Teaching strategies for dyslexia are designed to help students learn to read in a way that aligns with how their brain works. If your student with dyslexia is having a hard time learning literacy skills, use these four guided reading strategies and dyslexia exercises to help them turn their weaknesses into strengths.12.

11. Use Letter/Sound Flash Cards

Teaching students with dyslexia the relationship between print letters and sounds can help them grasp complex reading skills later on.[3] Flashcards are a particularly effective way to teach children with learning disabilities phonics and sight words, according to a study published in 2011.

Purchase a pack of index cards and write an alphabet letter on one side and the sound it makes on the other. Go through each card with your student, setting aside the ones they get wrong to practice later. With practice and repetition, children with dyslexia will begin to see a pattern between print letters and their specific sounds.

12. Try Multisensory Reading Techniques

Multisensory learning is one of the best strategies for dyslexia that educational researchers have discovered so far.[9] This means that while teaching a student with dyslexia to read, it can be helpful to engage their other senses. You could, for example, teach your students the alphabet song or give them letter-shaped graham crackers for a snack. Any activity that engages their auditory, tactile, visual, or even taste-based senses can make a big difference.

13. Simplify Written Instructions [2]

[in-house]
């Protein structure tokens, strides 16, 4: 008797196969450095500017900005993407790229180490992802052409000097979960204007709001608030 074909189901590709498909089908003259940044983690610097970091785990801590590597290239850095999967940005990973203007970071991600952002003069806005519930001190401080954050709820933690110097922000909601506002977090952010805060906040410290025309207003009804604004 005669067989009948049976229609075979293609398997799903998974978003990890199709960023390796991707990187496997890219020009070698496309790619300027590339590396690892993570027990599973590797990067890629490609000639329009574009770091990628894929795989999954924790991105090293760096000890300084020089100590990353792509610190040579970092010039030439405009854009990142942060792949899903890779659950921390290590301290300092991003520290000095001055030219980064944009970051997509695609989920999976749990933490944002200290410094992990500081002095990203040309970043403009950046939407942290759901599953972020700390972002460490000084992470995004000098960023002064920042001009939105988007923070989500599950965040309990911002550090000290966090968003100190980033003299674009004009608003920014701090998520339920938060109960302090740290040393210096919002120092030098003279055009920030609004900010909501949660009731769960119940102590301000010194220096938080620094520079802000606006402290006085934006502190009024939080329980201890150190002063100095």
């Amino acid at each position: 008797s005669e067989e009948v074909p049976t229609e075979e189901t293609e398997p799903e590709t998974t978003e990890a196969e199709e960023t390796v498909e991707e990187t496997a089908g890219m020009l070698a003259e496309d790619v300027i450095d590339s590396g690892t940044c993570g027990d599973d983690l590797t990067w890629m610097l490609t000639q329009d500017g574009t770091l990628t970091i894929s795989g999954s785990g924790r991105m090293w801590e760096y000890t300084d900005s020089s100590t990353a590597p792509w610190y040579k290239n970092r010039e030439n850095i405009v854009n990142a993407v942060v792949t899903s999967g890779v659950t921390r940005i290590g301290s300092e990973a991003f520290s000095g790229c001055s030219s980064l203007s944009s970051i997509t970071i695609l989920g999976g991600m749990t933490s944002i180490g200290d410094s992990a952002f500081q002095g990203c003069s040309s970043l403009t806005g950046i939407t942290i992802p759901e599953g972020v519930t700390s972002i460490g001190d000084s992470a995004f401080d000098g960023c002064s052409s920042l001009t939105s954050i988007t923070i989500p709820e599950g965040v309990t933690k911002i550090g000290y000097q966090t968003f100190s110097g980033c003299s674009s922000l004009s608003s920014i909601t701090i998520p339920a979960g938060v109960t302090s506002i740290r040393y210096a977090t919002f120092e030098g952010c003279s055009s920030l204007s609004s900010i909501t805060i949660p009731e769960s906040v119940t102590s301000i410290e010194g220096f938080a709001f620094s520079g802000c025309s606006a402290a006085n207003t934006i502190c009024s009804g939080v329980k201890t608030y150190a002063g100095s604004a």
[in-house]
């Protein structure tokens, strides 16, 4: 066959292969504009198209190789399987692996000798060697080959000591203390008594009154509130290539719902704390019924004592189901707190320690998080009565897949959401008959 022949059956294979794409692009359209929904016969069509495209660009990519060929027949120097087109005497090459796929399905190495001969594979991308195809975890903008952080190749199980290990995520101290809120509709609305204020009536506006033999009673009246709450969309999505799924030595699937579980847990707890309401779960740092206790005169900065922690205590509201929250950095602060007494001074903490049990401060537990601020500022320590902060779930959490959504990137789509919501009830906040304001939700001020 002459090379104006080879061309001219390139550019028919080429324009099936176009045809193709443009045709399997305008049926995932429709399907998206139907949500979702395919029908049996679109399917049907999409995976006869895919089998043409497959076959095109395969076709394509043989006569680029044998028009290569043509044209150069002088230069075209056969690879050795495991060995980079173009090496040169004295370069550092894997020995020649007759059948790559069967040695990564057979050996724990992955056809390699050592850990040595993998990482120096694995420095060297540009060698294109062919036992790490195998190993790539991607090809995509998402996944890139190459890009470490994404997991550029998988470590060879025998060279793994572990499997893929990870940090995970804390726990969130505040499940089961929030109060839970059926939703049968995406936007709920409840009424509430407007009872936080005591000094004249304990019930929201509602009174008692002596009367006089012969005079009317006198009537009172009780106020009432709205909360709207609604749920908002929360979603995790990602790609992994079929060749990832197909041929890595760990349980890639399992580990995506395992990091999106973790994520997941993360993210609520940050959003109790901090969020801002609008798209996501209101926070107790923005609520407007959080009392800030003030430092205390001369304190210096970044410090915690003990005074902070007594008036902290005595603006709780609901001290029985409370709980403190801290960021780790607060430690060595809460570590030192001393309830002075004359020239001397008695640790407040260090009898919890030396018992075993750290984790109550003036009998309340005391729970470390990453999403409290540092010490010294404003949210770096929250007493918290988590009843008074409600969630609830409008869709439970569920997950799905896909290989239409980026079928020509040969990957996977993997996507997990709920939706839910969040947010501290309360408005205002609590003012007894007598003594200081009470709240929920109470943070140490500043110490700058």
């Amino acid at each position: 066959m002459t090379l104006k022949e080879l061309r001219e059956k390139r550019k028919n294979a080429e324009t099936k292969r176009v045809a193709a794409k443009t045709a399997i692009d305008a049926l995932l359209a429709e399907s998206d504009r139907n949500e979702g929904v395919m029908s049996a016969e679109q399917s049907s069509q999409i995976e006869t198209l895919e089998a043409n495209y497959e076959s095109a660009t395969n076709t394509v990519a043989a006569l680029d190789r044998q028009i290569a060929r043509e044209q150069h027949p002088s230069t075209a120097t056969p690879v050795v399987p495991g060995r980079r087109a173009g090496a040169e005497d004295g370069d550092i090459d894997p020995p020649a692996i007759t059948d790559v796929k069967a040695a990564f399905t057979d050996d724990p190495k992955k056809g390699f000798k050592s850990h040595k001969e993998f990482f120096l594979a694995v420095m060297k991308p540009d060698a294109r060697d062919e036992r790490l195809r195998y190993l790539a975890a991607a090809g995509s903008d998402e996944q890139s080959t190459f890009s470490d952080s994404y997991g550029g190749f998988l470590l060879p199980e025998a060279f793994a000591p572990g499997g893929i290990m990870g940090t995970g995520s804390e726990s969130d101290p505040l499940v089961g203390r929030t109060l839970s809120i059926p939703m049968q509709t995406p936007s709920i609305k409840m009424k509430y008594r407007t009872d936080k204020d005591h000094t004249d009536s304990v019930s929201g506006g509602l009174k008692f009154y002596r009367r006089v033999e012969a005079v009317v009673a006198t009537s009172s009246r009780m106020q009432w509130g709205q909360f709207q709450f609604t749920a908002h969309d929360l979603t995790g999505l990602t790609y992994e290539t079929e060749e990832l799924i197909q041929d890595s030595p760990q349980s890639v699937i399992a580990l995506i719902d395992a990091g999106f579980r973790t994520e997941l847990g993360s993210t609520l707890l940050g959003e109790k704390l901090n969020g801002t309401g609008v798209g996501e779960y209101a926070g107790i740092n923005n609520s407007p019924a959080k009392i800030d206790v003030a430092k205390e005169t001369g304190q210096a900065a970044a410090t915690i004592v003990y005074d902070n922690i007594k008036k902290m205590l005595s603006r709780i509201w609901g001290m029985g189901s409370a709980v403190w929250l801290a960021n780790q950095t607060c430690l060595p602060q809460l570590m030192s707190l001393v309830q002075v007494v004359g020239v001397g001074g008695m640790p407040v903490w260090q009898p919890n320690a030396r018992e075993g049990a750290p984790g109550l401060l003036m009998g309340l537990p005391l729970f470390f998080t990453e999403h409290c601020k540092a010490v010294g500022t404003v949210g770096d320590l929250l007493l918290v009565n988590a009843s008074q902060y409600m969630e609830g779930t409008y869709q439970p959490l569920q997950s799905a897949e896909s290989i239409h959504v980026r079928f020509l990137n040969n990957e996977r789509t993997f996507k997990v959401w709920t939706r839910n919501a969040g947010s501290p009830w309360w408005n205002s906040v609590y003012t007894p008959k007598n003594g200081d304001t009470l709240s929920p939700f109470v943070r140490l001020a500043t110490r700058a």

Although students with dyslexia are often smart enough to understand verbal directions, sometimes complicated written instructions can confuse them. Try to simplify the directions you write on an assignment as much as possible to make them accessible for all students in your class. If a student with dyslexia still has trouble understanding an assignment, try to talk them through anything that confuses them.

14. Give Students with Reading Disabilities Extra Time for Assignments [2]

Even if students with dyslexia work very hard on an assignment, they might have trouble finishing it on time. For reading or writing assignments, offer students with dyslexia extra time if they need it. That way, your student won’t feel rushed and can turn in the best assignment that they can once they’ve finished it.

15. Maintain Daily or Weekly Routines [9]

Students with dyslexia work best if they know what to expect in their assignments. Try to keep children with dyslexia on a regular schedule with similar projects every day or week. You could, for example, give your students time to read quietly every day or have weekly vocabulary assignments to establish a routine.

Dyslexia Facts vs Dyslexia Myths: Teacher Edition

Storytime at NurseryWhen it comes to learning disabilities in children, there is no such thing as “typical.”[12] Every student with reading disabilities is different and has their own strengths and weaknesses beyond common dyslexia stereotypes. Discover the truth behind these popular dyslexia myths to understand more about this well-known, yet misunderstood reading disorder.